31/12/2017

Unpopular Opinion: Down with Series Characters

They're popular with both readers and critics. 
They keep the books selling. 
They're ruining the whole crime fiction genre. 
Who's that? Series characters.

Faithful readers of this blog as well as of my ramblings at Yahoo or Facebook know that I'm of the Julian Symons persuasion on this (and this alone!) and I'd like to explain why. I'm perfectly aware that mine is a minority position in the fandom, even an unpopular one, hence the sayersian title - which is quite ironic given that DLS was partially responsible for the evolution that led to me taking this stance.

Series detectives are as old as the genre itself: the founding text was the first instalment in a  trilogy featuring a Parisian detective. Then came Monsieur Lecoq, Ebenezer Gryce and of course Sherlock and his many rivals and followers. Do I think the genre would have been better off without them or the likes of Ellery Queen, Gideon Fell or Albert Campion? Obviously not. So why don't I extend the same courtesy to James Rebus or Alan Banks? Because these are different series characters inhabiting a different kind of detective stories.

The Canon for instance is not about Sherlock Holmes - we learn very little about him over the course of the stories - but about Sherlock Holmes investigating. Same goes for most of the Great Detectives, including tough guys like Marlowe or Lew Archer. Those characters have distinctive personalities, they are sometimes personally involved in the case at hand and/or are personally affected by it, but their main purpose is to investigate and to solve. They evolve only marginally over time, and each case is forgotten at the beginning of the next book. 

Modern detectives, on the other hand, are the raison d'être of the stories in which they appear. Their personalities, their issues, their relationships, their reactions to the case they're working on are the real subject of the book and the reason why readers follow them. This is in line with the modern crime novel's emphasis on character over plot, in line too with the modern love of serialized fiction - think of how TV shows have evolved from self-contained episodes to complex storylines running over whole seasons, or how the Marvel Shared Universe has completely redefined the very concept of a blockbuster. The effect in most cases however is rather that of a long-running and bloodier than usual soap opera than of "serious" novels. Another drawback is the danger of becoming too formulaic, which already existed with "old" series characters but becomes even more threatening and visible when the necessities of the feuilleton bar you from experimenting with viewpoints and structure. Finally, this brand of crime fiction attracts a kind of reader that is not primarily concerned with the criminal element but with "what happens next" to the detective, which in turn encourages writers to focus on the latter at the expense of the former.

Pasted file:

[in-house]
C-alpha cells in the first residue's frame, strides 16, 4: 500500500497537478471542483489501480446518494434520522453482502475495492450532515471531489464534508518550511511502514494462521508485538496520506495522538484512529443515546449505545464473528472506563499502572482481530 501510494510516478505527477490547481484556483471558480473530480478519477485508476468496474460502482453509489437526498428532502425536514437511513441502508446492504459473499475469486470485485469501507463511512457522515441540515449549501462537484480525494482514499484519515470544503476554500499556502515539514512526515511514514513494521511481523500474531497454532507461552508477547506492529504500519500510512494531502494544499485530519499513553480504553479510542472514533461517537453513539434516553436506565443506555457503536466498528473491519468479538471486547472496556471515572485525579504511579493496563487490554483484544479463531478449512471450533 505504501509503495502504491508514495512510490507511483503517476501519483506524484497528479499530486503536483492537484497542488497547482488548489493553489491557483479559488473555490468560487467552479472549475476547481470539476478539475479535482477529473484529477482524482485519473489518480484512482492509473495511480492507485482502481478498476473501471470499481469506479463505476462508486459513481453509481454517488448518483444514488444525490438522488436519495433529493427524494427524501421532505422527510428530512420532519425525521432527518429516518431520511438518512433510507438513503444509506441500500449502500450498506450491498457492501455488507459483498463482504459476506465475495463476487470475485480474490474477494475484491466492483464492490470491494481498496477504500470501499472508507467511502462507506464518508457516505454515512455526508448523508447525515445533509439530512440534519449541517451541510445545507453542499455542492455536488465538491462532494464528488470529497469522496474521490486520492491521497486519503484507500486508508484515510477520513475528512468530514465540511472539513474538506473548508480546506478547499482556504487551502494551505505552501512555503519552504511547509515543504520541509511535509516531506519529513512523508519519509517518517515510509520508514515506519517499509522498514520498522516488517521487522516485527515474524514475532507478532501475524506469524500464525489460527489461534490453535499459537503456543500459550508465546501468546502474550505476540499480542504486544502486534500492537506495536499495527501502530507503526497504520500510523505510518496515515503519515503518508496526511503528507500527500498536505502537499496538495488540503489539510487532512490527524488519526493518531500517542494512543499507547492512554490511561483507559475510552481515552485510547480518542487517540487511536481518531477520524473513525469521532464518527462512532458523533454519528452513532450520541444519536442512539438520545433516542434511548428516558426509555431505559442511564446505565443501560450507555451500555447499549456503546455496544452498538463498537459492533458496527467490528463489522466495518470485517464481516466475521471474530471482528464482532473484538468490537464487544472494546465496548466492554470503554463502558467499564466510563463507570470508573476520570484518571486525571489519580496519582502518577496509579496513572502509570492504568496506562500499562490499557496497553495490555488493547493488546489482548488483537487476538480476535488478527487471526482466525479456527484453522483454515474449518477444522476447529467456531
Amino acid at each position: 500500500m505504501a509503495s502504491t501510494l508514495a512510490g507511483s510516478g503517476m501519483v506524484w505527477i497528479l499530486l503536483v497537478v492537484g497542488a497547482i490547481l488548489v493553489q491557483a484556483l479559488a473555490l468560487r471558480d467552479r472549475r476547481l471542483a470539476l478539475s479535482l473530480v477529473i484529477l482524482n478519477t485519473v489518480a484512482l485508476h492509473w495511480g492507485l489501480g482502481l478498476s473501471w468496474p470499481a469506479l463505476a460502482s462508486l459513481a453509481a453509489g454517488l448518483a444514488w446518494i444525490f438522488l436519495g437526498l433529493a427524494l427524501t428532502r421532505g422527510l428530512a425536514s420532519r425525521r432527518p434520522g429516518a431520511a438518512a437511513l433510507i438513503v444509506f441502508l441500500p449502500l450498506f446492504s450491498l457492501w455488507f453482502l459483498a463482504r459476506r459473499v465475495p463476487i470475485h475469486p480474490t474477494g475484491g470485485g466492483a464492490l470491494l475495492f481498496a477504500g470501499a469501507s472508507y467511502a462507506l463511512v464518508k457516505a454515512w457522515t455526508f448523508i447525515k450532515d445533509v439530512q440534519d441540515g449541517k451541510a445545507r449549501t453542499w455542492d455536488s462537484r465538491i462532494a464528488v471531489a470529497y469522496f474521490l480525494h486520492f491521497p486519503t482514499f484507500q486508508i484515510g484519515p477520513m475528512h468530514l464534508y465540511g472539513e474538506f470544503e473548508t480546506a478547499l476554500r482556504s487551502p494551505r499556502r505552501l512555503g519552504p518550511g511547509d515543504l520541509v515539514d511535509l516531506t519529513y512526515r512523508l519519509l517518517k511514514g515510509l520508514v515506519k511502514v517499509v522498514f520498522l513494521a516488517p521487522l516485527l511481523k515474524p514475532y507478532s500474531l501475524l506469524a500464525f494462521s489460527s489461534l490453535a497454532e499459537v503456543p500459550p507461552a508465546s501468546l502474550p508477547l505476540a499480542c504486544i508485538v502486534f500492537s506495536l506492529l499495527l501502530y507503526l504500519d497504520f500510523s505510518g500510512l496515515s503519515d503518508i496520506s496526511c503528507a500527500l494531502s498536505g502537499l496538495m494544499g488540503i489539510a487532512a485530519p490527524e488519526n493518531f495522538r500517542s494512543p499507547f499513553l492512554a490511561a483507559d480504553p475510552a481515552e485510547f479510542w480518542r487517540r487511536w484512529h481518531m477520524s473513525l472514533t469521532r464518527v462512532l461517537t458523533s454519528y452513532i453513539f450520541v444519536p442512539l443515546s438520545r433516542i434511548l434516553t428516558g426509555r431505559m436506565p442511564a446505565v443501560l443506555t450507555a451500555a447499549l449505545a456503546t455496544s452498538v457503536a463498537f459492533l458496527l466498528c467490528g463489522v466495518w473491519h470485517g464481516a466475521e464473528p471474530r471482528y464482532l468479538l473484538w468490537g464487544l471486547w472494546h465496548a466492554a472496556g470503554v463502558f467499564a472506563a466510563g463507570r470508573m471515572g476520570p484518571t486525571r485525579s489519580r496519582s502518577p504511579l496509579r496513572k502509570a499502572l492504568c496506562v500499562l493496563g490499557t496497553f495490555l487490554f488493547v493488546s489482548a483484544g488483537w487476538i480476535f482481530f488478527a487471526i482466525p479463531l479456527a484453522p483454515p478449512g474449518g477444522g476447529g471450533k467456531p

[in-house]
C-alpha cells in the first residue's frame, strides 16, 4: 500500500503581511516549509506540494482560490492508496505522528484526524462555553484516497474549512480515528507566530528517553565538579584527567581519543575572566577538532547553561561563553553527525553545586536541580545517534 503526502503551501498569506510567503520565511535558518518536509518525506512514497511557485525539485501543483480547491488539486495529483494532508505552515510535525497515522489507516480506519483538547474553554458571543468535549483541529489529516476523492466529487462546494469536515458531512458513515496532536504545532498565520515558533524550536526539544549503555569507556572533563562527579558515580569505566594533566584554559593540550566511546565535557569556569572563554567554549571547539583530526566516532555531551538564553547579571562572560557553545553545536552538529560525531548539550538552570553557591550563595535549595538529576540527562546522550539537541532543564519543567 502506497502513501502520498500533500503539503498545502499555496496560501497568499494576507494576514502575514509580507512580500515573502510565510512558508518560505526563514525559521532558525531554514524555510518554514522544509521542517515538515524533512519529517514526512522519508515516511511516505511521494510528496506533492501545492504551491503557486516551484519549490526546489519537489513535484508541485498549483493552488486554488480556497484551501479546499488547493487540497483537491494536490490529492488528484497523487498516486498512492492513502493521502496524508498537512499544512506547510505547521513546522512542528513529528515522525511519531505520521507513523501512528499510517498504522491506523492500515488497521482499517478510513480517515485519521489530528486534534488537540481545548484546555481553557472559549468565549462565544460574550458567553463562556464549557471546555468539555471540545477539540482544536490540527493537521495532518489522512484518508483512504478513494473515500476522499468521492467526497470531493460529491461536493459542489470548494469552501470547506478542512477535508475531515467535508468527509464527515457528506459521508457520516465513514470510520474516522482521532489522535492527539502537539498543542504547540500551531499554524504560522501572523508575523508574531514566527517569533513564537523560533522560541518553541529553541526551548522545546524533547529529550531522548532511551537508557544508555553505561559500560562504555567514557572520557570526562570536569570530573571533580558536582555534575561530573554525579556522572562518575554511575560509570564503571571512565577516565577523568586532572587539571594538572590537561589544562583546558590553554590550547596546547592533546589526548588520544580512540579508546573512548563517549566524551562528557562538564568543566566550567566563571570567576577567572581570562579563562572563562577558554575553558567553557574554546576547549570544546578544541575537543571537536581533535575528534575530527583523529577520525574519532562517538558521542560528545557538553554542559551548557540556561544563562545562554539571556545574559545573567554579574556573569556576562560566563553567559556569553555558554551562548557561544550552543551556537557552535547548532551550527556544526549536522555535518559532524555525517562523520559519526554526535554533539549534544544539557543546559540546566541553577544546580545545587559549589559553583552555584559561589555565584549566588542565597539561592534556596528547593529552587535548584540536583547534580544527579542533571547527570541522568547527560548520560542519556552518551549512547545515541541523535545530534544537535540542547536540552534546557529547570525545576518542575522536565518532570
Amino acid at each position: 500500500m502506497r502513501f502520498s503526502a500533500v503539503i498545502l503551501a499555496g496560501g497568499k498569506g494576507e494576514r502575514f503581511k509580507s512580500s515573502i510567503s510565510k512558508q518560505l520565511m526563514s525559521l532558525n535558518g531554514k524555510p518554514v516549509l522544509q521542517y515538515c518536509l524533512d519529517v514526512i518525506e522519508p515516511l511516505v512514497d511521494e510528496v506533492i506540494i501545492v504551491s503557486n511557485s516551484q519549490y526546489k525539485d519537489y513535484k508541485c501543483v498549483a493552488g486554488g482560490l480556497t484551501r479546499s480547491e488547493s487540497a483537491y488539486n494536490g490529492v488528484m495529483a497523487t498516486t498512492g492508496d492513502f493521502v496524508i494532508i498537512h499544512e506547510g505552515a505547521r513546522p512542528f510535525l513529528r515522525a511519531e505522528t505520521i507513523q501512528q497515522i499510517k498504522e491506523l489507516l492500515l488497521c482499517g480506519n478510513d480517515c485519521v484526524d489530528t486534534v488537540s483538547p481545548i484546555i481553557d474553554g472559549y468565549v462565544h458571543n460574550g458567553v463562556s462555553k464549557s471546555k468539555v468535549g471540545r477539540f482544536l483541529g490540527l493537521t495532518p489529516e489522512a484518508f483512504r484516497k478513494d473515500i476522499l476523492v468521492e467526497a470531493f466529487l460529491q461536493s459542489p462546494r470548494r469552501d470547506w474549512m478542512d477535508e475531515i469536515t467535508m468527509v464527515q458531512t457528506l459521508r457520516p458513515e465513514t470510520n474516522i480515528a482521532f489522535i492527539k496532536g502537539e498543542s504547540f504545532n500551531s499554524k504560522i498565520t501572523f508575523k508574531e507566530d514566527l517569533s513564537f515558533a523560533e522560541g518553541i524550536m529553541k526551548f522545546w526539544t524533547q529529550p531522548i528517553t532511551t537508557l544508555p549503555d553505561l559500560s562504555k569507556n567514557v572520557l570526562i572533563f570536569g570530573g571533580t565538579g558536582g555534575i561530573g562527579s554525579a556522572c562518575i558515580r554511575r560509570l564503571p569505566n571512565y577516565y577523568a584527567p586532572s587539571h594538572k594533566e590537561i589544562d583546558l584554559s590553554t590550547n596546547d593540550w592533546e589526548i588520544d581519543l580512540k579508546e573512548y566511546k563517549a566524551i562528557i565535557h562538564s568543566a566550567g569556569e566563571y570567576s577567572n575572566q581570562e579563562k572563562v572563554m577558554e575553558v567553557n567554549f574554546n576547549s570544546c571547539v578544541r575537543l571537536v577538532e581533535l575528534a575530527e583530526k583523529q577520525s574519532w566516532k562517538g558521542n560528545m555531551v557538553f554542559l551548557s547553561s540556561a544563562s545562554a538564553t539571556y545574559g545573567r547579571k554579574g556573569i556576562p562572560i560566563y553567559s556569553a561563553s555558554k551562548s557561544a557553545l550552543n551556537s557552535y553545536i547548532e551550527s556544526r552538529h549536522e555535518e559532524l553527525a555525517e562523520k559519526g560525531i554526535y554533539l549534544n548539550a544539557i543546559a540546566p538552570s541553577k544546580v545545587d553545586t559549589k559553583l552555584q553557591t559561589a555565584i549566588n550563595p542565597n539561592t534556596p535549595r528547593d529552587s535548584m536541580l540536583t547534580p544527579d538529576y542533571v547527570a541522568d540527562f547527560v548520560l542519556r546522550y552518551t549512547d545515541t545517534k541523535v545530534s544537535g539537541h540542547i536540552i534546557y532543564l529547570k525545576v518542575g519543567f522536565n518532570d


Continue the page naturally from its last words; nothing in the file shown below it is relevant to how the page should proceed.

My main criticism, however, is of an artistic order. While I'm (correctly) seen as a lover and defender of vintage crime fiction, I want modern crime fiction to be modern, which it is not, at least on a literary level. The contemporary crime novel, with its clearly delineated characters and social realism, not to mention its impressive lengths, harks back to the Victorian, at best Edwardian, era. The novelties of the twentieth century have mostly bypassed it, probably because of the hostility of writers (I've lost a count of the times I've read crime writers patting themselves on the back for not succumbing to the modernist/postmodernist sirens that according to them killed literary fiction a long time ago) It wasn't always that way: Golden Age and psychological suspense writers were not afraid to experiment and learn from their literary colleagues; it was the hardboiled school that refused to go with the times and ultimately imposed a naturalistic framework upon the whole genre, a rare case of a successful counter-revolution in the field of the arts. As counter-intuitive as it may seem, Philip MacDonald in the Thirties was more modern than John D. twenty years later.

Series characters as they do exist now stand in the way of the crime novel becoming fully modern, whatever that means to you. They must either become again what they used to be and leave the spotlight to the people involved in the case, or go the way of dinosaurs. It is of course wishful thinking as neither will happen; everyone from writers and readers to the all-(too)-powerful editors and publishers are okay with the state of things - and that's what makes this post an "unpopular opinion". 

4 commentaires:

dfordoom a dit…

I agree with you, and I'm going to venture an even more unpopular opinion. The problem with crime fiction is that it's become overly feminised.

Men love puzzles. Women love reading about emotional dramas. Of course it's not quite as cut-and-dried as that. Some women do enjoy puzzles as well, and men do have some interest in emotional dramas. But as a general tendency men are more likely to lean toward puzzles and women are more likely to lean towards emotional content.